The concept of home theatre has evolved dramatically with the times, just as technology has improved to make this segment less like home and more like theatre.

Thirty years ago, all you needed was a TV, a VCR and a couch or La-Z-Boy to have the best home theatre set-up available, and people held on to these devices like heirlooms; these gadgets were meant to last years before becoming obsolete.

Basic Home Theatre tips

There have been quantum leaps in technology that have come together to revolutionize home theatre.

TVs have gone flat and now they’re mostly borderless.

Jumping to high definition (HD), to 4K and Ultra HD we now have stunning expansive displays that are hyper real and even surpass what you can find in smaller cinemas.

Blu-Ray players and discs offer truly cinematic experiences complete with high-definition sound.

The arrival of services like Netflix or Amazon Prime video have placed entire video and TV libraries at our fingerprints, accessible in mere flicks of a controller. Bingeing on the latest shows and movies has become a part of our lives and having a home theatre that can best play back this content is paramount.

We also have a range of audio and home theatre solutions. Speakers have gotten smaller, they’re more powerful and now have even gone wireless. More importantly, home theatre audio has become smart and can now use AI and sound tuning to maximize loudness, depth and detail.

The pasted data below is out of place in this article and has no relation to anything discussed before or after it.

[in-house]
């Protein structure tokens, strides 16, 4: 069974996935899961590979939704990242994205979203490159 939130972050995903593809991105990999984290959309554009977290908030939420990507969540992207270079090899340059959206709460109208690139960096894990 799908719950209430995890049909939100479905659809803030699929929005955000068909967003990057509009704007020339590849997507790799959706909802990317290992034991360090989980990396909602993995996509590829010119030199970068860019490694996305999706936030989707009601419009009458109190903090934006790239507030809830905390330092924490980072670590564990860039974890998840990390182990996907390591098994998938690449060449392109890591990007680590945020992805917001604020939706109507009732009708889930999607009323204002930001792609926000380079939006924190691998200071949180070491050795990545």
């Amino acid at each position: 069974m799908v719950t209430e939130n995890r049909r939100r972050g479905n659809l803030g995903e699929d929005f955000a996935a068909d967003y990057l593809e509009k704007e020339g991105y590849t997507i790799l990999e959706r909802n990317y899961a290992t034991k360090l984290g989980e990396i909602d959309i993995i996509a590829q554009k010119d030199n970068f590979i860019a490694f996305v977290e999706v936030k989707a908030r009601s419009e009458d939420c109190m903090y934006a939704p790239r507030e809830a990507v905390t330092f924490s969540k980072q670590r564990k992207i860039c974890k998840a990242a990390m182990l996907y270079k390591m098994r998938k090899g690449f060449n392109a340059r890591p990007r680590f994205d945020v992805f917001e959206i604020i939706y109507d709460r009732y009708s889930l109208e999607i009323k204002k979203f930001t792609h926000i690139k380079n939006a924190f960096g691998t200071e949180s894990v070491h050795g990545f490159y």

This makes creating a home theatre both an exciting proposition and at the same time a challenging undertaking.  Here’s a quick and easy guide to get started.

Home theatre tips: Know your space

The space you’ve chosen to set up a home theatre will dictate many of your decisions.

The size of the space, the material on the walls and floors, studying sources of light and reflection as well as finding the optimum place to place the screen, and, in relation to this, the seating and the audio components.

According to Octane Seating, which creates home theatre quality seats, “optimal viewing distance and screen size will depend on the resolution of the video. It is the total number of pixels displayed on the screen. So, a 720 x 480 resolution means 720 x 480 = 345,600 pixels, while an HD TV with a resolution of 1920 x 1080 will have 1920 x 1080 = 2,073,600 pixels.”

“If you have a full HD TV with a 1080p (1920 x 1080) resolution, the safest viewing distance is 5 feet or closer. However, for a 4K (3840 x 2160) resolution display screen of the same size, the distance will come down to only 3 feet. In other words, the higher the resolution, the shorter is the viewing distance.”

I find this to be true. Even if you have a large 4K TV, you still need to sit close to the screen to appreciate the finer detail. That said, most living rooms will have around 6-10 feet between the wall or TV console and your couch.

Consider where your TV will go, where set-top boxes, video game consoles, Blu-Ray players and other components will be. Decide on sound options. Will you go for a soundbar and subwoofer combination, a full 5.1 or 7.1 surround sound system or do you have space for stereo speaker towers? It helps to measure before buying to ensure everything fits well.

Get the best and biggest screen you can afford